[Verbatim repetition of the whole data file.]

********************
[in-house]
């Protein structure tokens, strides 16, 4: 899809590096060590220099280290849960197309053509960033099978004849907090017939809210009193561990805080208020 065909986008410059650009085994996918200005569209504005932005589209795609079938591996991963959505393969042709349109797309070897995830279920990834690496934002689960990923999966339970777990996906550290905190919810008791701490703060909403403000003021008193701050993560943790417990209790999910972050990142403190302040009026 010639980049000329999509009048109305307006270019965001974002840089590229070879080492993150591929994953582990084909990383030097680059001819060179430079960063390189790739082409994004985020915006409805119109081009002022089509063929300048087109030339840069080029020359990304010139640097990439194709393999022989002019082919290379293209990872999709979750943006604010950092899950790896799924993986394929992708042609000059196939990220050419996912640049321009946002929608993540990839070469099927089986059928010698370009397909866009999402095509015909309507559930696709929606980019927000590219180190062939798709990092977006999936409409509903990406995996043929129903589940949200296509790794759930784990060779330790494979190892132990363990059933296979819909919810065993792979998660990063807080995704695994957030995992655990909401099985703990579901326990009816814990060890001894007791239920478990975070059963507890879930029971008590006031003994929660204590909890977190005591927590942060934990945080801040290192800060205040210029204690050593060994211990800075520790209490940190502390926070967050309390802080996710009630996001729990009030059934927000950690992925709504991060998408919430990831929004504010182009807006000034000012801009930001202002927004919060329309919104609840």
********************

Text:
[in-house]
């Protein structure tokens, strides 16, 4: 899809590096060590220099280290849960197309053509960033099978004849907090017939809210009193561990805080208020 065909986008410059650009085994996918200005569209504005932005589209795609079938591996991963959505393969042709349109797309070897995830279920990834690496934002689960990923999966339970777990996906550290905190919810008791701490703060909403403000003021008193701050993560943790417990209790999910972050990142403190302040009026 010639980049000329999509009048109305307006270019965001974002840089590229070879080492993150591929994953582990084909990383030097680059001819060179430079960063390189790739082409994004985020915006409805119109081009002022089509063929300048087109030339840069080029020359990304010139640097990439194709393999022989002019082919290379293209990872999709979750943006604010950092899950790896799924993986394929992708042609000059196939990220050419996912640049321009946002929608993540990839070469099927089986059928010698370009397909866009999402095509015909309507559930696709929606980019927000590219180190062939798709990092977006999936409409509903990406995996043929129903589940949200296509790794759930784990060779330790494979190892132990363990059933296979819909919810065993792979998660990063807080995704695994957030995992655990909401099985703990579901326990009816814990060890001894007791239920478990975070059963507890879930029971008590006031003994929660204590909890977190005591927590942060934990945080801040290192800060205040210029204690050593060994211990800075520790209490940190502390926070967050309390802080996710009630996001729990009030059934927000950690992925709504991060998408919430990831929004504010182009807006000034000012801009930001202002927004919060329309919104609840």